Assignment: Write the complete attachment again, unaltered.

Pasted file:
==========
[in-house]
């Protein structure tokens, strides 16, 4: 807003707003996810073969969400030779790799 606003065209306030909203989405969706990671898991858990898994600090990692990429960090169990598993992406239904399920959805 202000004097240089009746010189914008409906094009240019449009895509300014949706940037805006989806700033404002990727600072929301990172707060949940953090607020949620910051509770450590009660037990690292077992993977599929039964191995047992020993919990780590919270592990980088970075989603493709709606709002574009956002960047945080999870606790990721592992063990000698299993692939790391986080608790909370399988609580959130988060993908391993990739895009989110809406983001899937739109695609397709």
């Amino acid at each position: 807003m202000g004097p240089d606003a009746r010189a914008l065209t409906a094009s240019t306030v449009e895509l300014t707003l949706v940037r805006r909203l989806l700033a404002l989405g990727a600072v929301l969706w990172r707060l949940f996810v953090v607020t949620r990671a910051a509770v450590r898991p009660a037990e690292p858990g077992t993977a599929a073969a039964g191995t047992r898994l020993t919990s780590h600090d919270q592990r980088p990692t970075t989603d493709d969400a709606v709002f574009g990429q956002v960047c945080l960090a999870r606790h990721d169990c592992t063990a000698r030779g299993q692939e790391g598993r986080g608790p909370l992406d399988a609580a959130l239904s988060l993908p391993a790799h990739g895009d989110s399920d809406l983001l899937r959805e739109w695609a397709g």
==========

[in-house]
């Protein structure tokens, strides 16, 4: 807003707003996810073969969400030779790799 606003065209306030909203989405969706990671898991858990898994600090990692990429960090169990598993992406239904399920959805 202000004097240089009746010189914008409906094009240019449009895509300014949706940037805006989806700033404002990727600072929301990172707060949940953090607020949620910051509770450590009660037990690292077992993977599929039964191995047992020993919990780590919270592990980088970075989603493709709606709002574009956002960047945080999870606790990721592992063990000698299993692939790391986080608790909370399988609580959130988060993908391993990739895009989110809406983001899937739109695609397709």
């Amino acid at each position: 807003m202000g004097p240089d606003a009746r010189a914008l065209t409906a094009s240019t306030v449009e895509l300014t707003l949706v940037r805006r909203l989806l700033a404002l989405g990727a600072v929301l969706w990172r707060l949940f996810v953090v607020t949620r990671a910051a509770v450590r898991p009660a037990e690292p858990g077992t993977a599929a073969a039964g191995t047992r898994l020993t919990s780590h600090d919270q592990r980088p990692t970075t989603d493709d969400a709606v709002f574009g990429q956002v960047c945080l960090a999870r606790h990721d169990c592992t063990a000698r030779g299993q692939e790391g598993r986080g608790p909370l992406d399988a609580a959130l239904s988060l993908p391993a790799h990739g895009d989110s399920d809406l983001l899937r959805e739109w695609a397709g």